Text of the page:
Kenya on Sunday marks a year since Somali Islamist gunmen attacked Nairobi's Westgate shopping mall, with anniversary commemorations including the unveiling of a memorial stone and candlelight vigil.
At least 67 people were killed and scores more wounded when a small group of Al-Qaeda-affiliated fighters walked into the upmarket mall, tossing grenades and executing shoppers and staff.
Kenya has been on high alert ahead of the anniversary, especially amid fears of retaliatory Shebab attacks after their reclusive leader and the alleged mastermind of the Westgate attack, Ahmed Abdi Godane, was killed at the start of this month in a US air strike.
Police chief David Kimaiyo announced Saturday they are on high alert following fears of a terror attack during the Westgate anniversary.
"We are prepared in case of anything. Specialised units are on the ground and we have intensified patrols during this period of the anniversary," Kimaiyo told reporters.
Kenyan officials, community leaders, attack survivors and relatives of the victims are due to assemble early Sunday in Nairobi's Karura forest for a memorial procession and inter-faith prayers.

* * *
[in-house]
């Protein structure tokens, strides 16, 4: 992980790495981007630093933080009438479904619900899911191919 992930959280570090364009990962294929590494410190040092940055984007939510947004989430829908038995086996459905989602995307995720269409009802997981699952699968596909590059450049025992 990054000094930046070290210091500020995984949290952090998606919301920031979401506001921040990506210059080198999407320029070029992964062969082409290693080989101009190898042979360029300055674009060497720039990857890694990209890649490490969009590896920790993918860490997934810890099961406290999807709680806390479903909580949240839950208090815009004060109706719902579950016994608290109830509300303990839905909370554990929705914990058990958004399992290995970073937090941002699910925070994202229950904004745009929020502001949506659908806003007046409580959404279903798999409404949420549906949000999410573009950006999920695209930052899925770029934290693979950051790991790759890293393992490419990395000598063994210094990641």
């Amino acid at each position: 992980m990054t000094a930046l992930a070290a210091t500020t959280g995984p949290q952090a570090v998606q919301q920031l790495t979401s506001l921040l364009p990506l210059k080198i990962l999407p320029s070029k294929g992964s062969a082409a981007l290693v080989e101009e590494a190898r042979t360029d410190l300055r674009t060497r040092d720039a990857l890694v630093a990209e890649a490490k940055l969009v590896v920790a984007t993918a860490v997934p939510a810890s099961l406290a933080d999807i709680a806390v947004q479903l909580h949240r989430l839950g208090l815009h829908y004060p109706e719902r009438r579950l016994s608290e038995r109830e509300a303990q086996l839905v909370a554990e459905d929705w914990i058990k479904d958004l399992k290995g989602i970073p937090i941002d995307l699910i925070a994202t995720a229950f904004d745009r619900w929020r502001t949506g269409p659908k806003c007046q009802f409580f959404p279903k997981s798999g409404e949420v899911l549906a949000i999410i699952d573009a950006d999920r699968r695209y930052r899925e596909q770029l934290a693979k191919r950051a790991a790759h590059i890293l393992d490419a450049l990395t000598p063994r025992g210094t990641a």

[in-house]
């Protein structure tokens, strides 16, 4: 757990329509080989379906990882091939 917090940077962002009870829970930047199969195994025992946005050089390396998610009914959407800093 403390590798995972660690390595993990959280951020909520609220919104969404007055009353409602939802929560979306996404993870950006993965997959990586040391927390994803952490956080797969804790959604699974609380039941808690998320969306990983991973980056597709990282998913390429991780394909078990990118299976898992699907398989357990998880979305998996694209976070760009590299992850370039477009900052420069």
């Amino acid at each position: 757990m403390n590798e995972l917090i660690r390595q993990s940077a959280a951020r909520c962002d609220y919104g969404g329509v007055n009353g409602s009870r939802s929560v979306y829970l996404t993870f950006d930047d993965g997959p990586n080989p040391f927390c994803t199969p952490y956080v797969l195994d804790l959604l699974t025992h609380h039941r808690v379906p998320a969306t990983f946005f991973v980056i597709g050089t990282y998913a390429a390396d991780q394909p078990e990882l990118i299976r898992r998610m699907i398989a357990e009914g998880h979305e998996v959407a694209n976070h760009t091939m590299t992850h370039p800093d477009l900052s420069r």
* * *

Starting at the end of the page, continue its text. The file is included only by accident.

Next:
"We will be unveiling a plaque in honour of those who lost their lives," said Rajesh Shah, chairman of Karura Forest Environmental Education Trust, one of the event organisers.
The plaque, on a black granite stone, bears the names of the 67 people who were confirmed to have been killed in the attack, which began on a Saturday midday and was declared over four days later.
Relatives of the victims will also lay wreaths of flowers at a garden in the forest where 67 tree seedlings were planted last year.
"We expect the victims' families and friends to come out and be part of the healing process," Shah said.
The commemorations will end later in the day with a candlelight concert at the National Museum, the venue of a memorial exhibition that opened this week.
All four gunmen are believed to have died in the mall, their bodies burned and crushed by tonnes of rubble after a section of the complex collapsed following a fierce blaze started by the fighting.
The mall was crowded with hundreds of shoppers and friends meeting for a meal, as well as a children's cooking competition.
Shoppers were hunted down in supermarket aisles and killed, in what the Shebab said was revenge for Kenya's sending of troops to fight the extremists in Somalia as part of an African Union force.
The extremists have launched a string of subsequent attacks in Kenya, including a wave of massacres in the coastal region, which has badly affected the country's key tourist industry.